Chef and owner Van Pham is practically the godfather of the current food truck scene, having started Phamily Bites in the spring of 2011 after moving back to Houston from San Fransciso. It was the first Vietnamese food truck in the city and still the best, serving signature items like "The Vandalizer" banh mi filled with bo luc lac (garlic-marinated cubes of filet mignon) and cups of pho out of the bright yellow truck garnished with Pham's sly slogan: "Let's get pho cup'd."
3. Pi Pizza
You'd never know Pi Pizza chef and owner Anthony Calleo used to work in commercial real estate, so inventive and intricately balanced are his wildly creative pies. (The head-to-toe tattoos make it tough to believe his former career, too.) You'll typically find Pi Pizza's truck -- named Pythagoras -- parked outside Catbird's in Montrose, but Calleo delivers too. The pizzas he makes fall into two categories: drunk food of the highest order (see the Cheeto-topped 420 slice) or impeccably crafted gourmet pizzas like arugula, Maytag blue cheese and cherries in port wine syrup.
Looking for the platonic ideal of a hamburger? Look no further than Justin Turner's fleet of buses, named for his beloved grandfather. Winner of the 2012 Houston Press Burger Bracket, Bernie's Burger Bus is the true definition of a gourmet food truck, utilizing the freshest ingredients -- fresh-ground Black Angus beef, freshly made baked buns, and homemade condiments -- to make one of the juiciest, tastiest burgers you'll ever have the pleasure of eating. The school-themed menu features a traditional burger called "The Principal"; the double-patty, Texas-cheddar topped "The Bully"; and the "Study Hall" burger, topped with barbecue sauce and crispy-seared, slow-braised pork belly. Only the truly brave will want to tackle The Detention; just ask for it and you'll see why.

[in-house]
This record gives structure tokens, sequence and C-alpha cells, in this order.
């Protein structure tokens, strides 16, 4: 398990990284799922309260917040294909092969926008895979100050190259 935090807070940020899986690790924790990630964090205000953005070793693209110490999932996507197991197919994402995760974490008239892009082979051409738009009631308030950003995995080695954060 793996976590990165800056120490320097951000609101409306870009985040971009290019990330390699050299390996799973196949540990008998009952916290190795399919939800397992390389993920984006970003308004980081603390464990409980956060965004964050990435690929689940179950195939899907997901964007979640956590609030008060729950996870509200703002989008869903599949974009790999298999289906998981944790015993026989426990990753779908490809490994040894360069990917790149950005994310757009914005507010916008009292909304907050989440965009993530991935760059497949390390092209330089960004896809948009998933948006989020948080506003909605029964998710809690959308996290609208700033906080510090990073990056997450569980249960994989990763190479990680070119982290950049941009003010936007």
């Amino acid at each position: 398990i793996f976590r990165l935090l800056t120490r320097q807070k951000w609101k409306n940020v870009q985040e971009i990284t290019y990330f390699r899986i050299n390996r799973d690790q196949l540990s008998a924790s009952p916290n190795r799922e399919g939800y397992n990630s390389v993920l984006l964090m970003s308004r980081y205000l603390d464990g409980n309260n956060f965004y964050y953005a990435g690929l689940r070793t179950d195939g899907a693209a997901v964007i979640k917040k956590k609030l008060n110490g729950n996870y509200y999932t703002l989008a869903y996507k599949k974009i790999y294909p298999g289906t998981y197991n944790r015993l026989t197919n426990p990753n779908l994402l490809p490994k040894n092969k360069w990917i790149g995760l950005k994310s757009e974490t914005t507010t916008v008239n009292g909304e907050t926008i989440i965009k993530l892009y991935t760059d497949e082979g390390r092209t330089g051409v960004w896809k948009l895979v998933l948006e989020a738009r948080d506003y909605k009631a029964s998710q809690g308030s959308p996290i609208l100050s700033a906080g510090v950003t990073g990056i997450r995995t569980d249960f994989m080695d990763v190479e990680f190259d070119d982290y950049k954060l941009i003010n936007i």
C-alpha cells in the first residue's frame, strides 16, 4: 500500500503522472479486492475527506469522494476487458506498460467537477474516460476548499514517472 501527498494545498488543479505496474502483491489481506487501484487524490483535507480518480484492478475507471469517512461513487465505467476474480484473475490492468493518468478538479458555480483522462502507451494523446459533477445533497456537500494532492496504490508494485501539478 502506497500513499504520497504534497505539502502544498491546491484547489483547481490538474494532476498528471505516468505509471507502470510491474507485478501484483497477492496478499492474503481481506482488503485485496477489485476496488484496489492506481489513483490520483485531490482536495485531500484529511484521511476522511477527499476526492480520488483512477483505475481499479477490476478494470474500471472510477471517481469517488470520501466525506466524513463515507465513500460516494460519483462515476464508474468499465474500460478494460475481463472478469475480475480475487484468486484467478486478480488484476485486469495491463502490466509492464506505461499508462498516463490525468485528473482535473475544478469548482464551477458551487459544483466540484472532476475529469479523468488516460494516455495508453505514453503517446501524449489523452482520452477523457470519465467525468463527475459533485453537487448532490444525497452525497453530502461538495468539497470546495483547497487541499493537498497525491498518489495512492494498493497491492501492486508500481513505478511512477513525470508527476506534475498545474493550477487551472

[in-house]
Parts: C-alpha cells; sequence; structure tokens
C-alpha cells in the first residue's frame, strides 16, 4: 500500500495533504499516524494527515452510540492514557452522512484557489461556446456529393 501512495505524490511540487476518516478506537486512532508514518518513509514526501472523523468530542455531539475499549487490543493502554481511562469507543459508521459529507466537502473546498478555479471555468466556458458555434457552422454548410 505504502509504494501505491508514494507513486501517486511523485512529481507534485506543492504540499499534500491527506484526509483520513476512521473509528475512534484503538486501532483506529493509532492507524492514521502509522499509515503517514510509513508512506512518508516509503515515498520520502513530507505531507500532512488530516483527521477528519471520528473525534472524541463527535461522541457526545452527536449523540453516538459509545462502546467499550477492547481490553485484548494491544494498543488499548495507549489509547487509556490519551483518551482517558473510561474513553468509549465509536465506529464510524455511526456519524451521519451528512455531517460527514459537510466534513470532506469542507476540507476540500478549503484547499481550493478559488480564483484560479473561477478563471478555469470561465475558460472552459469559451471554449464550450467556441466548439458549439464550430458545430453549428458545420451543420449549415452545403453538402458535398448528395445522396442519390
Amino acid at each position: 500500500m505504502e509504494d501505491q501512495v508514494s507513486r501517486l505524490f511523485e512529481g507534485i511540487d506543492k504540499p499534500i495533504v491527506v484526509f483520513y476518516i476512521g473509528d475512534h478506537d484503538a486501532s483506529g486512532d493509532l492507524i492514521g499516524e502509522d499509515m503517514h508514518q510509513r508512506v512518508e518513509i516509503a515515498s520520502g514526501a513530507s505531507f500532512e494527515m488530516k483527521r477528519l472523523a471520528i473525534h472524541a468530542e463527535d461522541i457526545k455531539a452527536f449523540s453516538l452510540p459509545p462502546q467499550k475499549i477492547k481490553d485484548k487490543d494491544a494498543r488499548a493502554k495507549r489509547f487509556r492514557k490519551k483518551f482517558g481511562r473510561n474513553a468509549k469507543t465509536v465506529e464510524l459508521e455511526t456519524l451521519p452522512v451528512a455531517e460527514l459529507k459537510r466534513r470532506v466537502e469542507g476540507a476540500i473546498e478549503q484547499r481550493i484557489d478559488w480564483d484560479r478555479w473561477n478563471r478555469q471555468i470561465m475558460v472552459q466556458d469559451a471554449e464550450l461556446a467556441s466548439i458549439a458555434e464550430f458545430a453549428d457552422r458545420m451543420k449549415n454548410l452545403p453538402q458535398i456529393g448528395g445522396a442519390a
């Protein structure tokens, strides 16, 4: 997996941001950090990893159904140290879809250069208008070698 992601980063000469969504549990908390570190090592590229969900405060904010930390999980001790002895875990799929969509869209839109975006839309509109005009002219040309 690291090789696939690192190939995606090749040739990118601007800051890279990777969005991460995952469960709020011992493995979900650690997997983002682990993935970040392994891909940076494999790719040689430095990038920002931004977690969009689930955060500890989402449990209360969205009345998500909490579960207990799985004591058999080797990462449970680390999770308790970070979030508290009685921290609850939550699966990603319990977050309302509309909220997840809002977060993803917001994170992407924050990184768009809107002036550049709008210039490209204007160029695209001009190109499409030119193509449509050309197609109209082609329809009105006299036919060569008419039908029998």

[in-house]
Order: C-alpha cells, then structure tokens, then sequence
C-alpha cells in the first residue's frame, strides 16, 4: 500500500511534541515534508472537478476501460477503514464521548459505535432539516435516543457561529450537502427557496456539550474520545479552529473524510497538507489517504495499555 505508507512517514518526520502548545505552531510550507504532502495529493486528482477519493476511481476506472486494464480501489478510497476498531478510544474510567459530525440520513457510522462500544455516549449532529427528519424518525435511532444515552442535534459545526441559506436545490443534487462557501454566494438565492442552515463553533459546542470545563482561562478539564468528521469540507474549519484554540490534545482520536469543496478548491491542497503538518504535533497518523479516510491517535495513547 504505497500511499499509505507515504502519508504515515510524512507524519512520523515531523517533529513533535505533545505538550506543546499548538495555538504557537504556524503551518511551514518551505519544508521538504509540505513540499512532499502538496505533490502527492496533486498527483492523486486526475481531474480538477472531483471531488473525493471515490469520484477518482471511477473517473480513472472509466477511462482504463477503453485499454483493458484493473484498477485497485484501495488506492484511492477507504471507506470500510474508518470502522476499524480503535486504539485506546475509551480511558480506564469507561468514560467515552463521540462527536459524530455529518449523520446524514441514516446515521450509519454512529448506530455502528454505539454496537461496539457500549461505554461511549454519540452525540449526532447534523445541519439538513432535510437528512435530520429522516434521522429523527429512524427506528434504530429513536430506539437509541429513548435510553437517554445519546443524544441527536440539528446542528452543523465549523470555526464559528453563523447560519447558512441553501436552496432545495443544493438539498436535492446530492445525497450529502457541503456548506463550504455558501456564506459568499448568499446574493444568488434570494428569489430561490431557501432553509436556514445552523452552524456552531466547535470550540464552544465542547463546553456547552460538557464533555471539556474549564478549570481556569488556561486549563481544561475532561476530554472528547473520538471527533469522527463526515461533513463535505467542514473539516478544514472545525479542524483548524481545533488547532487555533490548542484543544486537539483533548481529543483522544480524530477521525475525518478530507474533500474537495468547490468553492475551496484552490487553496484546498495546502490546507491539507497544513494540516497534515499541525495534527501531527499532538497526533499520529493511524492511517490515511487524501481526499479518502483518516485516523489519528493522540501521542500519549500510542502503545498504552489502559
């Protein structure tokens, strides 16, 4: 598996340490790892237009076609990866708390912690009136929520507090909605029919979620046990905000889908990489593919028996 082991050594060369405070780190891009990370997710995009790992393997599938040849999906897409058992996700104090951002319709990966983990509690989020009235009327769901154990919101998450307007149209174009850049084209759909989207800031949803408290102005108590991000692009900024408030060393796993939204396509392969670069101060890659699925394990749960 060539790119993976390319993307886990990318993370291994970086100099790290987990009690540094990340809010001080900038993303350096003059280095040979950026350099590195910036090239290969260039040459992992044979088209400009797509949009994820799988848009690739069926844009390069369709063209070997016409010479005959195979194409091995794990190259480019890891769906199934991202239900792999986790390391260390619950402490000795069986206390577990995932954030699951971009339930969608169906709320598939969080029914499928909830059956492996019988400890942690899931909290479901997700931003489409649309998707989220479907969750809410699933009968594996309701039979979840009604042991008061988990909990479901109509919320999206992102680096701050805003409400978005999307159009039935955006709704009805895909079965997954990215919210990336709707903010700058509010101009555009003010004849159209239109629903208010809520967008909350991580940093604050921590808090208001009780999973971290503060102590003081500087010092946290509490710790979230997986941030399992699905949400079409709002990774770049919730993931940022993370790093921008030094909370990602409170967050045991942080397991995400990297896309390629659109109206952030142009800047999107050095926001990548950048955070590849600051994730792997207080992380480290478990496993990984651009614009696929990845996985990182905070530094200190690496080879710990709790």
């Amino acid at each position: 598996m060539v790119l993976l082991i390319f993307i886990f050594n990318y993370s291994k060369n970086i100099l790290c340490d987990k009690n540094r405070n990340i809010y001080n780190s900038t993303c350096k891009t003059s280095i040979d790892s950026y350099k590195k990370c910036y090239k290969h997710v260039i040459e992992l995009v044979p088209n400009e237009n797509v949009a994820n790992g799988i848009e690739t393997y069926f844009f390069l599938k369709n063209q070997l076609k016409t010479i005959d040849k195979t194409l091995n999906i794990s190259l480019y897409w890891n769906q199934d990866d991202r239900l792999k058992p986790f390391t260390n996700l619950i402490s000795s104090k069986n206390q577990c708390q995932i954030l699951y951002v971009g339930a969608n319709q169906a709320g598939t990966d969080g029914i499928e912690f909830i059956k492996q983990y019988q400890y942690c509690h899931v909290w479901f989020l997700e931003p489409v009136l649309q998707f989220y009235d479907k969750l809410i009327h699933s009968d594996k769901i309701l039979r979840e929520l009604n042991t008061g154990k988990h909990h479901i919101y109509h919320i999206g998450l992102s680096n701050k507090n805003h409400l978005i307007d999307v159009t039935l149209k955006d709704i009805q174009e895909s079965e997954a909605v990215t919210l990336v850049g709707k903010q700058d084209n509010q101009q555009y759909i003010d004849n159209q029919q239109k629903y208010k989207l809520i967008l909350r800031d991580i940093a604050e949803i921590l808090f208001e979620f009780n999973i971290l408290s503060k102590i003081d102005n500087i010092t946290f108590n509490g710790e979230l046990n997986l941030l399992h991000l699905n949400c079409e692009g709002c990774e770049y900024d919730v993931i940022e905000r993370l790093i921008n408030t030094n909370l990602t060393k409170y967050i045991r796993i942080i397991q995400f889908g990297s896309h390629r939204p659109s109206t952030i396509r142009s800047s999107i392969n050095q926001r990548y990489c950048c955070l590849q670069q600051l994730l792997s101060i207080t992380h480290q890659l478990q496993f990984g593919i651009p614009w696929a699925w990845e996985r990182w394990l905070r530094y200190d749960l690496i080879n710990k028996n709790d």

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On any given day, you'll find the personable Jason Hill and/or Matt Opaleski manning the "ugliest food truck" in Houston, serving dishes like crawfish tacos with Tabasco aioli that taste like they should be much more expensive than $3. In fact, whether it's H-Town's infamous boudin balls with creole mustard, its fried avocado taco with cilantro slaw, its burger with sautéed mushrooms and cheese, or its watermelon agua fresca, pretty much everything that you try at this truly gourmet food truck is going to be a winner. The menu changes often, too, so no need to worry about eating the same old, same old. Even if you followed the truck around like a die-hard disciple, the menu is extensive enough that you'd still be able to enjoy a different meal every day. Food sells out quickly, so try to visit at the beginning of service.